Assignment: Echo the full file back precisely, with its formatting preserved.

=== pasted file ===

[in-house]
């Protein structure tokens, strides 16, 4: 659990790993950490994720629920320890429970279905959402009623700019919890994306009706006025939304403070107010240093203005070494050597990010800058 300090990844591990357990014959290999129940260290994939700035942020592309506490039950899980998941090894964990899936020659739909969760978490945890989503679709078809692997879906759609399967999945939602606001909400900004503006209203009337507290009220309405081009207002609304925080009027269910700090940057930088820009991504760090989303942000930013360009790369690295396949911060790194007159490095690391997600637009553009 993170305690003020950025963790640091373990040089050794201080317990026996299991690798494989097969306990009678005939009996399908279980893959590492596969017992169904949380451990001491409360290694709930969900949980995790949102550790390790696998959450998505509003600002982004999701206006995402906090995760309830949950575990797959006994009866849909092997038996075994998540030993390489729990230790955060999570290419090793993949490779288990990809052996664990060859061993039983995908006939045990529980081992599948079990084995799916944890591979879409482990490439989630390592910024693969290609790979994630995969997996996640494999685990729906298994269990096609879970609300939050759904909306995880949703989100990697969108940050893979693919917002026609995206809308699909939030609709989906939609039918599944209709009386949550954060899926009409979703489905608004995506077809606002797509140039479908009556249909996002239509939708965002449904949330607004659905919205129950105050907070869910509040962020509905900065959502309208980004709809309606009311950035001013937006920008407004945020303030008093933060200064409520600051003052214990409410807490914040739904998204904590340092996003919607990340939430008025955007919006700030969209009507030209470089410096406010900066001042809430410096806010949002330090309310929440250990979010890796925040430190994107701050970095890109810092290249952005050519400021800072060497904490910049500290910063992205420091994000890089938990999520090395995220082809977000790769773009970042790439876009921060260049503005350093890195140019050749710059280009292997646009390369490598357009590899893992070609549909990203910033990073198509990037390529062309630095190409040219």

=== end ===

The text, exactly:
[in-house]
């Protein structure tokens, strides 16, 4: 659990790993950490994720629920320890429970279905959402009623700019919890994306009706006025939304403070107010240093203005070494050597990010800058 300090990844591990357990014959290999129940260290994939700035942020592309506490039950899980998941090894964990899936020659739909969760978490945890989503679709078809692997879906759609399967999945939602606001909400900004503006209203009337507290009220309405081009207002609304925080009027269910700090940057930088820009991504760090989303942000930013360009790369690295396949911060790194007159490095690391997600637009553009 993170305690003020950025963790640091373990040089050794201080317990026996299991690798494989097969306990009678005939009996399908279980893959590492596969017992169904949380451990001491409360290694709930969900949980995790949102550790390790696998959450998505509003600002982004999701206006995402906090995760309830949950575990797959006994009866849909092997038996075994998540030993390489729990230790955060999570290419090793993949490779288990990809052996664990060859061993039983995908006939045990529980081992599948079990084995799916944890591979879409482990490439989630390592910024693969290609790979994630995969997996996640494999685990729906298994269990096609879970609300939050759904909306995880949703989100990697969108940050893979693919917002026609995206809308699909939030609709989906939609039918599944209709009386949550954060899926009409979703489905608004995506077809606002797509140039479908009556249909996002239509939708965002449904949330607004659905919205129950105050907070869910509040962020509905900065959502309208980004709809309606009311950035001013937006920008407004945020303030008093933060200064409520600051003052214990409410807490914040739904998204904590340092996003919607990340939430008025955007919006700030969209009507030209470089410096406010900066001042809430410096806010949002330090309310929440250990979010890796925040430190994107701050970095890109810092290249952005050519400021800072060497904490910049500290910063992205420091994000890089938990999520090395995220082809977000790769773009970042790439876009921060260049503005350093890195140019050749710059280009292997646009390369490598357009590899893992070609549909990203910033990073198509990037390529062309630095190409040219």